posted last month
I've introduced both the Strobe protocol framework and the Noise protocol framework in the past. So I won't go over them again, but I advise you to read these two blog posts before reading this one (if you care about the technical details).
As a recap:
1. The Strobe protocol framework is a framework to build symmetric protocols. It's all based on the SHA-3 permutation (keccak-f) and the duplex construction. Codebase is tiny (~1000LOC) and it can also be used to build simple cryptographic operations.
2. The Noise protocol framework is a framework to build things like TLS. It's very simple and flexible, and I believe a good TLS alternative for today.
Looking at the previous diagram representing the
NX handshake pattern of Noise (where a client is not authenticated and a server sends its long-term static key as part of the handshake) I thought to myself: I can simplify this. For example, you can see:
hvalue absorbing every messages being sent and received, and being used to authenticate the transcript at some points in the handshake.
ckvalue being used to derive keys from the different key exchanges happening during the handshake.
These things can be simplified greatly by using Strobe to get rid of all the symmetric tricks, while at the same time getting rid of all the symmetric primitives in use (AES-GCM, SHA-256, HMAC and HKDF).
This is exactly how I came up with Disco, merging Noise and Strobe to simplify the former.
Here is the simplification I made of the previous diagram. We're using Strobe's functions like
AD to absorb messages being sent or received as well as the output of the different key exchanges. We're also using
recv_AEAD to encrypt/decrypt and authenticate the whole transcript up to this point (these functions don't exist in Strobe, but they are basically
send/recv_ENC followed by
You can see that everything looks suddenly much more simple to implement or understand.
AD are all functions that do the same thing: they XOR the input with the rate (public part) of our strobe state. It is so elegant that I made another diagram showing what is really happening in this diagram with Strobe. (Something that I obviously couldn't have done with AES-GCM, SHA-256, HMAC and HKDF.)
You can see two lines here in the
StrobeState. The capacity (secret part) is on the left and the rate (public part) is on the right. Most things get absorbed by just XORing the input with the public part (of course if we reach the end of the public part, we would permute and start on a new block like we do for hashing with the sponge construction).
When we send or receive encrypted data, we also need to do a little dance and first permute the state to produce something based on all of the data we've previously absorbed (including outputs of diffie-hellman key exchanges). This output is random enough to allow us to encrypt (or decrypt) by just imitating one-time pads and stream ciphers: XORing the randomized public part with a plaintext (or a ciphertext).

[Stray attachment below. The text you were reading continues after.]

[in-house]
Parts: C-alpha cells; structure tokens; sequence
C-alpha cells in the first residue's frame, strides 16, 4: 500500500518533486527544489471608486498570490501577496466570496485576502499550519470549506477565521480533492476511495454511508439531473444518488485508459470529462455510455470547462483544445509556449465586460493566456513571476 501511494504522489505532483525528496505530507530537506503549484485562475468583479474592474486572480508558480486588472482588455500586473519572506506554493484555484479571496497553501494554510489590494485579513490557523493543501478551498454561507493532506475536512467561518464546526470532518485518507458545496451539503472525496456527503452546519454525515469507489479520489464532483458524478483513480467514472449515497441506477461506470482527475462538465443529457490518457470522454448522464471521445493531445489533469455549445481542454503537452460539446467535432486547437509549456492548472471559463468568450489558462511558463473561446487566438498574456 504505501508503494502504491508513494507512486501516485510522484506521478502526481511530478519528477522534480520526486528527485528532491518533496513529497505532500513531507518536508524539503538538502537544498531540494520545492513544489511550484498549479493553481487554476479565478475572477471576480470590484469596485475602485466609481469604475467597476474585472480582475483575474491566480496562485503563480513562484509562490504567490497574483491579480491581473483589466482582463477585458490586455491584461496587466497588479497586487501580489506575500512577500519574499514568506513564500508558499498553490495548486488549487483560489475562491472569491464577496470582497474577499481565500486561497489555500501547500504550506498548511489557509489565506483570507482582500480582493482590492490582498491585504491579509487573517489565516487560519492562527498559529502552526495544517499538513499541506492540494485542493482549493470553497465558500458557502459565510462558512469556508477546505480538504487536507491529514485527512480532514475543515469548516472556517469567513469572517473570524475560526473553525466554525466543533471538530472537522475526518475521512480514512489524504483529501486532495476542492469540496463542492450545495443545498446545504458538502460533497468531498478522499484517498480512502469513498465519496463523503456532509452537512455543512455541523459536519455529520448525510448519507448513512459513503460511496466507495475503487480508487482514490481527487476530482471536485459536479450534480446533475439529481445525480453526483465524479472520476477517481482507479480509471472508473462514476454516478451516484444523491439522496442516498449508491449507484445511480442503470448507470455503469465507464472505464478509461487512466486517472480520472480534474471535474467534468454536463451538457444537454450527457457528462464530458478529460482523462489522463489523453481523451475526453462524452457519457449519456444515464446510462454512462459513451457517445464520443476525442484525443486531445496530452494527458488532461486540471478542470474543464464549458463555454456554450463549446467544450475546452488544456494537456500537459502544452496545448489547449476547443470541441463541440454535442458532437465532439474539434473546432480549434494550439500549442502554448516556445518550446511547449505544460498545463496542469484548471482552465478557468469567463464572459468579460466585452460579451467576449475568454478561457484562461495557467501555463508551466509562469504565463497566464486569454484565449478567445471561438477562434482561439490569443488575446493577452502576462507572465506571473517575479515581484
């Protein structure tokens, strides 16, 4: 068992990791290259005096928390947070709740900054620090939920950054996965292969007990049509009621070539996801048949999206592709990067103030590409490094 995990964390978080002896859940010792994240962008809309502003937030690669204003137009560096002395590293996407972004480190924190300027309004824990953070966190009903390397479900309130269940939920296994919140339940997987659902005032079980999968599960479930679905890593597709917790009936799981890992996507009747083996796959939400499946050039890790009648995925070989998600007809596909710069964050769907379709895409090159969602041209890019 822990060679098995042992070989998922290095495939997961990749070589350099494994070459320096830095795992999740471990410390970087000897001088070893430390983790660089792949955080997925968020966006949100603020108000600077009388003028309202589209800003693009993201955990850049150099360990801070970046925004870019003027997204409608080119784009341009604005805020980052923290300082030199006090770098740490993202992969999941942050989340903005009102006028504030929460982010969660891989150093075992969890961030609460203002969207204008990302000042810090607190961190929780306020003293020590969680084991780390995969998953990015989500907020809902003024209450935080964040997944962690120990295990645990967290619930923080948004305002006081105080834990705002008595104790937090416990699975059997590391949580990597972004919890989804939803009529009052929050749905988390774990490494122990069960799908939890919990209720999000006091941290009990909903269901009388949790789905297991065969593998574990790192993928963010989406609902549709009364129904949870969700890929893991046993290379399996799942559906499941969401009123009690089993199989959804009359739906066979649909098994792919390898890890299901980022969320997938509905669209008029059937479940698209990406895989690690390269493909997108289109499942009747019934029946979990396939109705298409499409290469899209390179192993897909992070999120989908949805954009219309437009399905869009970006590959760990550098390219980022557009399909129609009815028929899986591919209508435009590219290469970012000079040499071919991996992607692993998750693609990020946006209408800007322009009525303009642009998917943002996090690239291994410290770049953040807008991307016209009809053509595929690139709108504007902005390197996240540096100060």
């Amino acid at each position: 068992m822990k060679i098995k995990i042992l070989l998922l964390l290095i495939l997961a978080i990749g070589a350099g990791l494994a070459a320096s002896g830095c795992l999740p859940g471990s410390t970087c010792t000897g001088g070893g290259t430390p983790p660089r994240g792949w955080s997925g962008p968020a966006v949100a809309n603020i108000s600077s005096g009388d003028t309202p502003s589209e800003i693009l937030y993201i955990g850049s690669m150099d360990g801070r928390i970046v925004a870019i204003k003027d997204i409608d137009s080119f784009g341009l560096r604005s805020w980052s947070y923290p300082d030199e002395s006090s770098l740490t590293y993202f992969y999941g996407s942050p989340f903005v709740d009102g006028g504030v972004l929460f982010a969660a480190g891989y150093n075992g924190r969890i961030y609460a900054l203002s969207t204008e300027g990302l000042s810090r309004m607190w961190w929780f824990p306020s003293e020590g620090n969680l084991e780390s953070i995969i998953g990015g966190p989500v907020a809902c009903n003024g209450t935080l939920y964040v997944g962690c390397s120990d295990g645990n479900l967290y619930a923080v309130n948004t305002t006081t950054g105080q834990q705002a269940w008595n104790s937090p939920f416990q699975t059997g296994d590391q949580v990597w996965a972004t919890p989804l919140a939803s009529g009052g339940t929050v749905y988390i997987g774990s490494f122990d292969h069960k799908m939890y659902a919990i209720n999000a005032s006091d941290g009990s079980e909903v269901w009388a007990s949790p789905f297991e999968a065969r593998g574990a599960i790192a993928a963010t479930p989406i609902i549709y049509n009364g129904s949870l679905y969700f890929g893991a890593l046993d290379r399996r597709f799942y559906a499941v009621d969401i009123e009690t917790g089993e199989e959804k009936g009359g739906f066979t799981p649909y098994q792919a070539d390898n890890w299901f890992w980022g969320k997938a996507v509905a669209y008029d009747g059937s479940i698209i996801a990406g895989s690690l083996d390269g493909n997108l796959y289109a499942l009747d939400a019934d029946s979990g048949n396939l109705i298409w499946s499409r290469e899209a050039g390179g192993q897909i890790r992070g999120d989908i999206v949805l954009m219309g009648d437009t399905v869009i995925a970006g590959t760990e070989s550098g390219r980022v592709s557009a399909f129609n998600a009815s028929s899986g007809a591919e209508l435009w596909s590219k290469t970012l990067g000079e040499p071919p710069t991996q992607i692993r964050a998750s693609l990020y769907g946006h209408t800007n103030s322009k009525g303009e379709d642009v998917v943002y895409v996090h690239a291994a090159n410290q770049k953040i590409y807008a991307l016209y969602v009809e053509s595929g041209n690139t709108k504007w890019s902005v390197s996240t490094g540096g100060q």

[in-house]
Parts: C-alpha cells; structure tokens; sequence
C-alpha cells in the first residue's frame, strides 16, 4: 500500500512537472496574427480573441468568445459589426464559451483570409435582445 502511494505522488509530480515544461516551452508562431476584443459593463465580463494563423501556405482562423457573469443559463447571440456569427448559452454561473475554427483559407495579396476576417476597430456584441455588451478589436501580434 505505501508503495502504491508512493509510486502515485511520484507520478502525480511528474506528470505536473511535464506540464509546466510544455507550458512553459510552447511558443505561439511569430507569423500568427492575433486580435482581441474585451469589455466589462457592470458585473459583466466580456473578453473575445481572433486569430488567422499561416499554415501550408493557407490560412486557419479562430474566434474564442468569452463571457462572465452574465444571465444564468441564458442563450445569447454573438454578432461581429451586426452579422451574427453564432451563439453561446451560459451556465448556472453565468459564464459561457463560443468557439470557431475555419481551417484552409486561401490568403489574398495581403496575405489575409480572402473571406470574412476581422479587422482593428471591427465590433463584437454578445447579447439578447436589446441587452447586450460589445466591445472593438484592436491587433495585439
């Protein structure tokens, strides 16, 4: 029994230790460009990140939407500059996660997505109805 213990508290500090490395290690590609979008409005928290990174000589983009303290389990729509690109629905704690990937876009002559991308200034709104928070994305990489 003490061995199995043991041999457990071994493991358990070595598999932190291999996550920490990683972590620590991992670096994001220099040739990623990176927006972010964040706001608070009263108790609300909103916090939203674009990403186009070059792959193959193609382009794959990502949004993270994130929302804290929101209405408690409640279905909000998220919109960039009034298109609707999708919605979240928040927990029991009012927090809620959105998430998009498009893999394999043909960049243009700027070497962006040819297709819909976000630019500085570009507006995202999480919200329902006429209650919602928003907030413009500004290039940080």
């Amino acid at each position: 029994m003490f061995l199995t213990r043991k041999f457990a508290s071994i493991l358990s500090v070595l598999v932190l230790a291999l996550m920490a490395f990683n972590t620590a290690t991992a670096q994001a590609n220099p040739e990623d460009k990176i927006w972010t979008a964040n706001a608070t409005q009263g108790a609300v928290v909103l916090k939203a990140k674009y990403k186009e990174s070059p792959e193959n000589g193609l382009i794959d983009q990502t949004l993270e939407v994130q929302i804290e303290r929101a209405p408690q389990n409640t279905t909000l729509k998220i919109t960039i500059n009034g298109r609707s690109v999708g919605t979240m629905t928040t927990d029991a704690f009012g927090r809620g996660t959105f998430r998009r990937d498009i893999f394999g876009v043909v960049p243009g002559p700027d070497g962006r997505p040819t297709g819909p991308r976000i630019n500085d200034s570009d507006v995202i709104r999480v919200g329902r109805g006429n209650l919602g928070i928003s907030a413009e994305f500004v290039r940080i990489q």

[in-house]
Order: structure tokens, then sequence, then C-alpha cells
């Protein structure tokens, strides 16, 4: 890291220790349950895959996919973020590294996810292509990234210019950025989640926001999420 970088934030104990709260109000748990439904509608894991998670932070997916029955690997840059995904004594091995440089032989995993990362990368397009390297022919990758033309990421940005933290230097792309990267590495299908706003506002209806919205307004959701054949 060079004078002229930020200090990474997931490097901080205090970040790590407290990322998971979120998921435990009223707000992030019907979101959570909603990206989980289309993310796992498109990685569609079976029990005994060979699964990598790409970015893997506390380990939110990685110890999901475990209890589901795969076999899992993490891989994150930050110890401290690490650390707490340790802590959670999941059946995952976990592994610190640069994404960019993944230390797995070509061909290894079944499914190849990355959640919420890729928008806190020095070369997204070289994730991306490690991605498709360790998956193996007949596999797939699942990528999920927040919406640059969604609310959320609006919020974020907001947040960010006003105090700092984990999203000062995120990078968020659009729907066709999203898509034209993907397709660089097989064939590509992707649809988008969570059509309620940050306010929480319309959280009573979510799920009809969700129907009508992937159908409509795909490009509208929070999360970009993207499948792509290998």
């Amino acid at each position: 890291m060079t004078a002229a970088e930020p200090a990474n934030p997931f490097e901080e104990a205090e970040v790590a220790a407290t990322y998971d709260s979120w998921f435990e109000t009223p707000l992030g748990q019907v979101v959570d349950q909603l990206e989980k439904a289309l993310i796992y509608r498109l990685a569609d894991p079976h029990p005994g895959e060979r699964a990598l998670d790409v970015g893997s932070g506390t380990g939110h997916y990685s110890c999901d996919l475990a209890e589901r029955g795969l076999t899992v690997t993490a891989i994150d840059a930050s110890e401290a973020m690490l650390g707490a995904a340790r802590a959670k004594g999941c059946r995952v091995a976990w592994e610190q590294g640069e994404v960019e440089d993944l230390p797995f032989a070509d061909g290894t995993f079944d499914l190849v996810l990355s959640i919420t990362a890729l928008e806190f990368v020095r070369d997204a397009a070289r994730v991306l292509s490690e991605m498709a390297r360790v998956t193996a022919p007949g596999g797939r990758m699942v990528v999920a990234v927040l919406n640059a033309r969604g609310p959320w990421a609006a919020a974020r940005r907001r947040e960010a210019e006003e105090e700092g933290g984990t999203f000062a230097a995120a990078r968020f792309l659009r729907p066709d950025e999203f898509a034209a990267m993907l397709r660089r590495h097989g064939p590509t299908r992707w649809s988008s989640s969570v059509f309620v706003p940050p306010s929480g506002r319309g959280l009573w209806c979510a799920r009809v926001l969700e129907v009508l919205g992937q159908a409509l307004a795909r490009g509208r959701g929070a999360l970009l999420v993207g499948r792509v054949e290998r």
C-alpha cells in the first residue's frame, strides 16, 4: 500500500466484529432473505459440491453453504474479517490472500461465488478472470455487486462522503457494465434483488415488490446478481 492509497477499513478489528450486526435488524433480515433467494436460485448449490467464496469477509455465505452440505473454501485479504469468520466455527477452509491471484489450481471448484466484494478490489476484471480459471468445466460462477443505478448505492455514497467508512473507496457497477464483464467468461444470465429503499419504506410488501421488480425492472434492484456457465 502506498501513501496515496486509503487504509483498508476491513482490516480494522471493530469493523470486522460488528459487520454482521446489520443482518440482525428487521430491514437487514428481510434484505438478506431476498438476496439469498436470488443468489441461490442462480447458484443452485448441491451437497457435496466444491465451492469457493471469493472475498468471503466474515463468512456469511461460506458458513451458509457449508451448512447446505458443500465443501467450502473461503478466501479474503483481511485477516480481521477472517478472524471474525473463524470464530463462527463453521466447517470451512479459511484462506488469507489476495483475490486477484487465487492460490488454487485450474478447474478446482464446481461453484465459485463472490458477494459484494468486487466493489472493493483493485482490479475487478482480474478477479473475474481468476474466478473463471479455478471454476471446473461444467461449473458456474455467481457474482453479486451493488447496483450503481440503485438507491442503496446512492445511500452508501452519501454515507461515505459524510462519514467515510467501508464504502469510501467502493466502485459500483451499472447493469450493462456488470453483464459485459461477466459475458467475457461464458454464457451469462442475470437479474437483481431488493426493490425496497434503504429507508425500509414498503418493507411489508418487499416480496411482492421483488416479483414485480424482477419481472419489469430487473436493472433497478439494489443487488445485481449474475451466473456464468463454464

Once this is done, the state is permuted again to generate a new series of random numbers (in the public part) which will be the authentication tag, allowing us to authenticate everything that was absorbed previously.
After that the state can be cloned and differentiated to allow both sides to encrypt data on different channels (unless they want to use the same channel by taking turns). Strobe functions can continue to be used to continuously encrypt/decrypt application data and authenticate the whole transcript (starting from the first handshake message to the last message sent or received).
I thought the idea was worth exploring, and so I wrote a specification and proposed it as an extension to Noise. You can read it here). Details are still being actively discussed on the Noise mailing list. Major points of contention seem to be that the Strobe functions used do not introduce intra-handshake forward-secrecy, and that the post-handshake API does not mirror the Noise's post-handshake API one (nonce-based) by default. The latter is on purpose to avoid having to setup nonces and keeping track of them if not needed (because messages are expected to arrive in order thanks to the transport protocol used underneath disco).
After all of that, I figured out that I would probably have to be the first one to implement Disco. So I went ahead and first implemented a Noise-based protocol in Golang (that I call NoisePlugAndPlay). I tested it with test vectors and other libraries to get a minimum amount of confidence in what I did, then I decided to implement Disco on top of it. The protocol I created is called libdisco.
It's more than just a protocol to encrypt communications though. Since I'm using Strobe, I can also make it a symmetric cryptographic library without adding much lines of code (100 wrapping lines of code to be exact).
Of course it's all experimental. I will not recommend anyone to use this in production.
Instead, play with it and appreciate the concepts. Down the line, this could really be the modern alternative to TLS we've been waiting for (of course I'm biased here). But the road is long and paved with issues that need better be fixed before entering a stable version.
If I caught your interest, go take a look at www.discocrypto.com.